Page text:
Childhood trauma is often described as serious adverse childhood experiences (ACEs). Children may go through a range of experiences that classify as psychological trauma, these might include neglect,abandonment,sexual abuse, and physical abuse, witnessing abuse of a sibling or parent, or having a mentally ill parent. These events have profound psychological, physiological, and sociological impacts and can have negative, lasting effects on health and well-being. Kaiser Permanente and the Centers for Disease Control and Prevention’s 1998 study on adverse childhood experiences determined that traumatic experiences during childhood are a root cause of many social, emotional, and cognitive impairments that lead to increased risk of unhealthy self-destructive behaviors, risk of violence or re-victimization, chronic health conditions, low life potential and premature mortality. As the number of adverse experiences increases, the risk of problems from childhood through adulthood also rises. Nearly 30 years of study following the initial study has confirmed this. Many states, health providers, and other groups now routinely screen parents and children for ACEs.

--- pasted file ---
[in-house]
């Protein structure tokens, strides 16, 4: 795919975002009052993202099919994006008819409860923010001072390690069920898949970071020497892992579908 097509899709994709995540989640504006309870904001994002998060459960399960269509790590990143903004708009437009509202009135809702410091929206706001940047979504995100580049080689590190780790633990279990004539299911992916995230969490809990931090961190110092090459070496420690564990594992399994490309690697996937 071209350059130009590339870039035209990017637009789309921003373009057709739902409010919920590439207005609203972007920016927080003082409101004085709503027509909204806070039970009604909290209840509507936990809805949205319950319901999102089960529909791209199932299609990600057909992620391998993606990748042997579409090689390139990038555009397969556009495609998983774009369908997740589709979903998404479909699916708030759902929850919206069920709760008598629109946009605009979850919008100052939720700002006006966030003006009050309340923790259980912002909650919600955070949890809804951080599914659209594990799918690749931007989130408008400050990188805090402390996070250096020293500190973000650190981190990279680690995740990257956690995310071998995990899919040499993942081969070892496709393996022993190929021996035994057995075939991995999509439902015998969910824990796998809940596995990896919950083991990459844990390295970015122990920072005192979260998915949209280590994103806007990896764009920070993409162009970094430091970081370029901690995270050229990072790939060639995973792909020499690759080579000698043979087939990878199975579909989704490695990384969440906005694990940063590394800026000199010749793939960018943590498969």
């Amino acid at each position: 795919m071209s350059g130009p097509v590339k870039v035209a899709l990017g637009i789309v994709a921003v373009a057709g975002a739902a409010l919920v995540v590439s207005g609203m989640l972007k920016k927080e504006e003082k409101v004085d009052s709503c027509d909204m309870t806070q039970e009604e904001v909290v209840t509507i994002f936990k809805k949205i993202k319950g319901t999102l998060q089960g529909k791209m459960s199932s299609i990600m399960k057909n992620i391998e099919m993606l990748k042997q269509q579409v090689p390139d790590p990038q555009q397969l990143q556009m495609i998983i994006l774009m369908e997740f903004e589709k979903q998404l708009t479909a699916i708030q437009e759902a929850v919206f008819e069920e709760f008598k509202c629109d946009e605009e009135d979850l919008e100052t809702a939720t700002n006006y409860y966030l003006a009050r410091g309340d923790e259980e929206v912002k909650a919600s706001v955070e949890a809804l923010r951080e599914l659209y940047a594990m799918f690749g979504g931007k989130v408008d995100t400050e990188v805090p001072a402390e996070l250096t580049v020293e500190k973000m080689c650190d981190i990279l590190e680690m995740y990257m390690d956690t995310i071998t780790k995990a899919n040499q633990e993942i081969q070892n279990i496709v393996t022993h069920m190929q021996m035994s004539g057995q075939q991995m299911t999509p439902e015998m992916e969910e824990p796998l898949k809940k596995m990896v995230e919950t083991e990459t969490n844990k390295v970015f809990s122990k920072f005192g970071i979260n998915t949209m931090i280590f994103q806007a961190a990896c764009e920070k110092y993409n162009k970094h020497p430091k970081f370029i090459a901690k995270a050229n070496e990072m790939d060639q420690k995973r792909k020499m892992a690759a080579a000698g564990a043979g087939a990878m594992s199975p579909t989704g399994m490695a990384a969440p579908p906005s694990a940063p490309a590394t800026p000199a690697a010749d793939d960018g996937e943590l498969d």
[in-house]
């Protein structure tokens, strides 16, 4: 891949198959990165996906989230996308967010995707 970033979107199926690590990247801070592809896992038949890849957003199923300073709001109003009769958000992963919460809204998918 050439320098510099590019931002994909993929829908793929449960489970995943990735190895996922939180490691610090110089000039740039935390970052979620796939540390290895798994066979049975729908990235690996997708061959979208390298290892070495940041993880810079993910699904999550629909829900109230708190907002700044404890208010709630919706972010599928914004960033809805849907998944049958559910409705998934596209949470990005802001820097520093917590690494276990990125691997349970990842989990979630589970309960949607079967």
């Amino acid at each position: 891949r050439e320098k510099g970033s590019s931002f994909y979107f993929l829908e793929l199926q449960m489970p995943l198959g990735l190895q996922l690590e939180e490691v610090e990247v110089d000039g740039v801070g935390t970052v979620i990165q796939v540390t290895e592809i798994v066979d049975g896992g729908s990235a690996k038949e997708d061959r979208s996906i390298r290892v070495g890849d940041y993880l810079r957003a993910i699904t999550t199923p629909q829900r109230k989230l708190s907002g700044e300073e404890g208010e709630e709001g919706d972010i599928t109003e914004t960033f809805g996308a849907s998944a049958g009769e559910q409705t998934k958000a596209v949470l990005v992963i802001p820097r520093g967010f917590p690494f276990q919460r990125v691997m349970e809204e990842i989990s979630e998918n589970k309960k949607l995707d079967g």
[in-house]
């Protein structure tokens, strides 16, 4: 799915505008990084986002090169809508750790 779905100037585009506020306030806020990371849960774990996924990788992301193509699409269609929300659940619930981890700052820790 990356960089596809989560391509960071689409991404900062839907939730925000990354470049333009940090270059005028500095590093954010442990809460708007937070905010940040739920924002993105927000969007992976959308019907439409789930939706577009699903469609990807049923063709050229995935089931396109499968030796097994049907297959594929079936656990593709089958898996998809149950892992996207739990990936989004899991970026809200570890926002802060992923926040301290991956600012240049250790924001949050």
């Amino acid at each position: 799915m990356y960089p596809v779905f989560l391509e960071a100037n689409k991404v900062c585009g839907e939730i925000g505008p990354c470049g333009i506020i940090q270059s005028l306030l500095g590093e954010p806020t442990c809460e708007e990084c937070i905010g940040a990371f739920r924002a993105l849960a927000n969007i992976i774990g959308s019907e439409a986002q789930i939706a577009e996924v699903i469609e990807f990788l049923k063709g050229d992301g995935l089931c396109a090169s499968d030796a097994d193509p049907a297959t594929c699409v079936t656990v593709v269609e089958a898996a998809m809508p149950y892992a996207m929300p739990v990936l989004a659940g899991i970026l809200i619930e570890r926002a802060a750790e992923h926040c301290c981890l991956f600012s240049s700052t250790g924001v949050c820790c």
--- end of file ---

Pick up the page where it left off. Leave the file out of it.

Main article: Stress in early childhood
Childhood trauma can increase the risk of mental disorders including posttraumatic stress disorder (PTSD), attachment issues, depression, and substance abuse. Sensitive and critical stages of child development can result in altered neurological functioning, adaptive to a malevolent environment but difficult for more benign environments.
In a study done by Stefania Tognin and Maria Calem comparing healthy comparisons (HC) and individuals at clinically high risk for developing psychosis (CHR), 65.6% CHR patients and 23.1% HC experienced some level of childhood trauma. The conclusion of the study shows that there is a correlation between the effects of childhood trauma and the being at high risk for psychosis.[14